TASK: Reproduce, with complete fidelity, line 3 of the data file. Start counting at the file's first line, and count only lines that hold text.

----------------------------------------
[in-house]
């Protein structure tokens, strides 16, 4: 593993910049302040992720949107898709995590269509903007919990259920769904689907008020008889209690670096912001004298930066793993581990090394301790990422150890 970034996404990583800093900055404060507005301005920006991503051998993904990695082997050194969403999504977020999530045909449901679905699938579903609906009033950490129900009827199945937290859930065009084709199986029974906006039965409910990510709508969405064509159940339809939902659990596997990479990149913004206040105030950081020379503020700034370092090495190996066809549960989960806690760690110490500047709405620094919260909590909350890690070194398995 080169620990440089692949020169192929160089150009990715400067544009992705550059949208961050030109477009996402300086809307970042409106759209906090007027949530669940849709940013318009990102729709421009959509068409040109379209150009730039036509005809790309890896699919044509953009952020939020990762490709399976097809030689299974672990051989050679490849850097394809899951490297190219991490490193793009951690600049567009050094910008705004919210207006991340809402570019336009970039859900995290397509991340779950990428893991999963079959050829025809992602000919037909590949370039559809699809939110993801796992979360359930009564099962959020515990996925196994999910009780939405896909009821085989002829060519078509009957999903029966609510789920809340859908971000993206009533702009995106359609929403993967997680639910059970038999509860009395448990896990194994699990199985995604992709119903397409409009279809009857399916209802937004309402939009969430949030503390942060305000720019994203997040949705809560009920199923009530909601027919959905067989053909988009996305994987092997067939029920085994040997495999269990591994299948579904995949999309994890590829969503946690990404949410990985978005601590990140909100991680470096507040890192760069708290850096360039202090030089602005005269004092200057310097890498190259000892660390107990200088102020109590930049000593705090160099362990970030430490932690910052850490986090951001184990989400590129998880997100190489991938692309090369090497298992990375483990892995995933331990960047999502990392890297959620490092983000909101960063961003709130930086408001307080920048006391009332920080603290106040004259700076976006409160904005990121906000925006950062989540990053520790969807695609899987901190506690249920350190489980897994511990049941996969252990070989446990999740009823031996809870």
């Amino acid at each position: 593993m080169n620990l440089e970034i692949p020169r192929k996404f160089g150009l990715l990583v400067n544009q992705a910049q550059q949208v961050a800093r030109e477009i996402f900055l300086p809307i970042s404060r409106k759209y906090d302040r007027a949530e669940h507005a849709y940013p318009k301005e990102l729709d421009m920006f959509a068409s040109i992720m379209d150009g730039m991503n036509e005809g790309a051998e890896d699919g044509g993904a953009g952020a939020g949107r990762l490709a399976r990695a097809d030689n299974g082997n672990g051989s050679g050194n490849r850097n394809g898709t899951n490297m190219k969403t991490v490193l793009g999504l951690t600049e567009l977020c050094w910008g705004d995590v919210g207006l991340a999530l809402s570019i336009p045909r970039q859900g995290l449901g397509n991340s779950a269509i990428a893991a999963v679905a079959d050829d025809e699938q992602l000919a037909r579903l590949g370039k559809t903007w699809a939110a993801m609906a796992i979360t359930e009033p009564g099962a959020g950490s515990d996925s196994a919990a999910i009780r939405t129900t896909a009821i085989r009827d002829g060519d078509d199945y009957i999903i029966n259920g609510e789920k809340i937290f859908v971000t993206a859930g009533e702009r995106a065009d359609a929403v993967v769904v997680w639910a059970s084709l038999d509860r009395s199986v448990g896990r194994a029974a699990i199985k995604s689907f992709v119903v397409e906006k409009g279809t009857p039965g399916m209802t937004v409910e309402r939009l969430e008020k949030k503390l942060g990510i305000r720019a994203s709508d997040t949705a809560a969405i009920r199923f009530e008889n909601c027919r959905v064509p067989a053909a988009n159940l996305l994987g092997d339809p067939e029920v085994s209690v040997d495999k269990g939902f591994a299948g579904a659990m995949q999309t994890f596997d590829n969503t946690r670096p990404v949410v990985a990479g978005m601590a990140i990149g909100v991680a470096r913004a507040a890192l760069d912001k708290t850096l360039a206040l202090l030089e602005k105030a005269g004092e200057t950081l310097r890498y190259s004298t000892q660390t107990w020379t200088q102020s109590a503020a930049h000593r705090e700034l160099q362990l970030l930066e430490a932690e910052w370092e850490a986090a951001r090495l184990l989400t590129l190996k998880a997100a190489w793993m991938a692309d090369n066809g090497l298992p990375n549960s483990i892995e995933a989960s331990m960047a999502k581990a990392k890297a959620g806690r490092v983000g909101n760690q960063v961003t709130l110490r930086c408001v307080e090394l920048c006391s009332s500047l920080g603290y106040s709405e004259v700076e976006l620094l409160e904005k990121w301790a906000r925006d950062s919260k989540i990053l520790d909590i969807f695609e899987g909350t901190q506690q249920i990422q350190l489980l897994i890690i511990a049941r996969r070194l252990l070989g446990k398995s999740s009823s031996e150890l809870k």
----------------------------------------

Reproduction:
């Amino acid at each position: 593993m080169n620990l440089e970034i692949p020169r192929k996404f160089g150009l990715l990583v400067n544009q992705a910049q550059q949208v961050a800093r030109e477009i996402f900055l300086p809307i970042s404060r409106k759209y906090d302040r007027a949530e669940h507005a849709y940013p318009k301005e990102l729709d421009m920006f959509a068409s040109i992720m379209d150009g730039m991503n036509e005809g790309a051998e890896d699919g044509g993904a953009g952020a939020g949107r990762l490709a399976r990695a097809d030689n299974g082997n672990g051989s050679g050194n490849r850097n394809g898709t899951n490297m190219k969403t991490v490193l793009g999504l951690t600049e567009l977020c050094w910008g705004d995590v919210g207006l991340a999530l809402s570019i336009p045909r970039q859900g995290l449901g397509n991340s779950a269509i990428a893991a999963v679905a079959d050829d025809e699938q992602l000919a037909r579903l590949g370039k559809t903007w699809a939110a993801m609906a796992i979360t359930e009033p009564g099962a959020g950490s515990d996925s196994a919990a999910i009780r939405t129900t896909a009821i085989r009827d002829g060519d078509d199945y009957i999903i029966n259920g609510e789920k809340i937290f859908v971000t993206a859930g009533e702009r995106a065009d359609a929403v993967v769904v997680w639910a059970s084709l038999d509860r009395s199986v448990g896990r194994a029974a699990i199985k995604s689907f992709v119903v397409e906006k409009g279809t009857p039965g399916m209802t937004v409910e309402r939009l969430e008020k949030k503390l942060g990510i305000r720019a994203s709508d997040t949705a809560a969405i009920r199923f009530e008889n909601c027919r959905v064509p067989a053909a988009n159940l996305l994987g092997d339809p067939e029920v085994s209690v040997d495999k269990g939902f591994a299948g579904a659990m995949q999309t994890f596997d590829n969503t946690r670096p990404v949410v990985a990479g978005m601590a990140i990149g909100v991680a470096r913004a507040a890192l760069d912001k708290t850096l360039a206040l202090l030089e602005k105030a005269g004092e200057t950081l310097r890498y190259s004298t000892q660390t107990w020379t200088q102020s109590a503020a930049h000593r705090e700034l160099q362990l970030l930066e430490a932690e910052w370092e850490a986090a951001r090495l184990l989400t590129l190996k998880a997100a190489w793993m991938a692309d090369n066809g090497l298992p990375n549960s483990i892995e995933a989960s331990m960047a999502k581990a990392k890297a959620g806690r490092v983000g909101n760690q960063v961003t709130l110490r930086c408001v307080e090394l920048c006391s009332s500047l920080g603290y106040s709405e004259v700076e976006l620094l409160e904005k990121w301790a906000r925006d950062s919260k989540i990053l520790d909590i969807f695609e899987g909350t901190q506690q249920i990422q350190l489980l897994i890690i511990a049941r996969r070194l252990l070989g446990k398995s999740s009823s031996e150890l809870k």